further round of Growth Deals with Local Enterprise Partnerships.
2.309 Old Oak Common –The government has agreed a Memorandum of Understanding
with the Old Oak and Park Royal Development Corporation on the transfer of government
owned assets to the Development Corporation.
2.310 Snow Hill regeneration – The government will provide £2 million to support Greater
Birmingham and Solihull Local Enterprise Partnership to develop a regeneration masterplan for
Birmingham’s Snow Hill district.
2.311 Thames Estuary 2050 Growth Commission – The government has asked Lord
Heseltine to lead a Commission to develop a long-term vision and delivery plan for the Thames
Estuary region.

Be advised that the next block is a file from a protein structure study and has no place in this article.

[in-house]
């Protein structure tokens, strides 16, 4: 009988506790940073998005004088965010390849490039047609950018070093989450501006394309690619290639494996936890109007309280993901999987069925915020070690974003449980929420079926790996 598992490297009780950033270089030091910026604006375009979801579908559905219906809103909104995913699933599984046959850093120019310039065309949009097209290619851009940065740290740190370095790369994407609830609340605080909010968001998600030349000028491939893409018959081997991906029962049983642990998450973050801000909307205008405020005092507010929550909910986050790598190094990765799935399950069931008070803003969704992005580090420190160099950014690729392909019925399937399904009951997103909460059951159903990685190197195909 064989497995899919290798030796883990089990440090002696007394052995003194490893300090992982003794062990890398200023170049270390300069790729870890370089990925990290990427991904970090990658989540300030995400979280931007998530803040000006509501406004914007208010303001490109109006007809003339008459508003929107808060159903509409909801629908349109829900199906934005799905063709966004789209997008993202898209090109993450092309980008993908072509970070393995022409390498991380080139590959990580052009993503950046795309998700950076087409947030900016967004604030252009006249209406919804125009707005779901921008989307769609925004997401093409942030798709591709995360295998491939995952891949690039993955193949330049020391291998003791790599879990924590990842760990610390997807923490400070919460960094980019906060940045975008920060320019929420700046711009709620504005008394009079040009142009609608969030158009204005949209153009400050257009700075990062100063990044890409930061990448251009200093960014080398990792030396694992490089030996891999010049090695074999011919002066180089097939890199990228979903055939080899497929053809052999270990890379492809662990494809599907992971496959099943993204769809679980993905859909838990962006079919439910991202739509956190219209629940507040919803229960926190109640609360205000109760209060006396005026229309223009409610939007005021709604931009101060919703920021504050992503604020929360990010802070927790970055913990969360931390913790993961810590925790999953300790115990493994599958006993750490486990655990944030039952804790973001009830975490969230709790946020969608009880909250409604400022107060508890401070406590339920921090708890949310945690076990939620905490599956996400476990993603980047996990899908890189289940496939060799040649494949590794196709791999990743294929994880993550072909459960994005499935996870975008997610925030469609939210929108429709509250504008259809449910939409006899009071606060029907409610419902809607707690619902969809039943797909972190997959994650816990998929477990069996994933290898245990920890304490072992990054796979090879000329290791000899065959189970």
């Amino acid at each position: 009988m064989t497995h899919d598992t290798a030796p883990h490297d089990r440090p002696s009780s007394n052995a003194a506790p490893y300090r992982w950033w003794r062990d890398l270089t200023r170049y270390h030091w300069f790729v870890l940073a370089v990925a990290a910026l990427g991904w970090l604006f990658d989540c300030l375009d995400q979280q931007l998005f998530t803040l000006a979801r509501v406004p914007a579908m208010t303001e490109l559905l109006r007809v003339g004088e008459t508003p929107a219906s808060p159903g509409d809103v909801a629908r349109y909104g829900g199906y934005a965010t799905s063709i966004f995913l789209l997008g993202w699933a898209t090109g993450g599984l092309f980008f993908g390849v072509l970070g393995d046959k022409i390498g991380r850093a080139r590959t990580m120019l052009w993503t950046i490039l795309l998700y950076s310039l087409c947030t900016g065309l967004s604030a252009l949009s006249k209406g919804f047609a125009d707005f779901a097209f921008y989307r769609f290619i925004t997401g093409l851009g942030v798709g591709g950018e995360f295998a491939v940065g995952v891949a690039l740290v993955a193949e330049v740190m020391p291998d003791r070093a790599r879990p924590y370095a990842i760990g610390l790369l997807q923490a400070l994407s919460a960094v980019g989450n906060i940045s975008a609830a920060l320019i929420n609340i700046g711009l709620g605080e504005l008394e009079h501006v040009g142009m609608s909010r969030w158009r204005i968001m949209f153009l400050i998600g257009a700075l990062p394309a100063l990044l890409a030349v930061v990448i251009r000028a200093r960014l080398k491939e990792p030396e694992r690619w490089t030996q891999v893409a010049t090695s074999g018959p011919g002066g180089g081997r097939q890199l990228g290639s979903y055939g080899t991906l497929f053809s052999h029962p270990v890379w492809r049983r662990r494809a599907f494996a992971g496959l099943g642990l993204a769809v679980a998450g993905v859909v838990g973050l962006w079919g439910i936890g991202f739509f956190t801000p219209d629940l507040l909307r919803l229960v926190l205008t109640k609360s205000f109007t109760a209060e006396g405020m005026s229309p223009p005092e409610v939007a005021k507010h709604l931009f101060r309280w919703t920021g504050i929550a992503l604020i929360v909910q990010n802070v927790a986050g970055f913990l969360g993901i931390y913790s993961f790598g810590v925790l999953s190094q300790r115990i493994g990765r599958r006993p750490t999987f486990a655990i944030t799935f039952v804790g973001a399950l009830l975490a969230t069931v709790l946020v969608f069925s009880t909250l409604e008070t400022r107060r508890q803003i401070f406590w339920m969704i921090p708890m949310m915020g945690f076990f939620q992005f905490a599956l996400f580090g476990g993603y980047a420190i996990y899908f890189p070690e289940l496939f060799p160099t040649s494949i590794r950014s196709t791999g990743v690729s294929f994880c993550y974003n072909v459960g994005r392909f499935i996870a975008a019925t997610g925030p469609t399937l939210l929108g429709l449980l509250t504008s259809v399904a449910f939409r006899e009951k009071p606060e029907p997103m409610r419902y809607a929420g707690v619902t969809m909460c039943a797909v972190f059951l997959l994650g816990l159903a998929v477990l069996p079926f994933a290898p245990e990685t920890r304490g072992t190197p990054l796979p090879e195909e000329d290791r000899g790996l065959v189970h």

2.312 Enhanced Capital Allowances in Enterprise Zones – The government will ensure
that all Enterprise Zones are able to offer Enhanced Capital Allowances for eight years from the
establishment of relevant sites. (Finance Bill 2016) (65)
2.313 New Enterprise Zones and extensions – The government will create a new Cornwall
MarineHub Enterprise Zone following the transfer of Wave Hub (a wave energy testing facility)
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to Cornwall Council. The government will also extend the Sheffield City Region Enterprise Zone
subject to necessary approvals and agreements, and create new Enterprise Zones at Brierley Hill
and Loughborough and Leicester subject to business case.
2.314 Wave Hub – The government is transferring ownership of Wave Hub, the world’s largest
wave energy testing facility, to Cornwall Council, and providing around £15 million to develop
the facility as part of a new MarineHub Enterprise Zone.
2.315 Coastal Communities Fund Round 4 – The government will open the next round of
the Coastal Communities Fund for applications this summer.
2.316 Local Enterprise Partnership Small Business Representative – The government will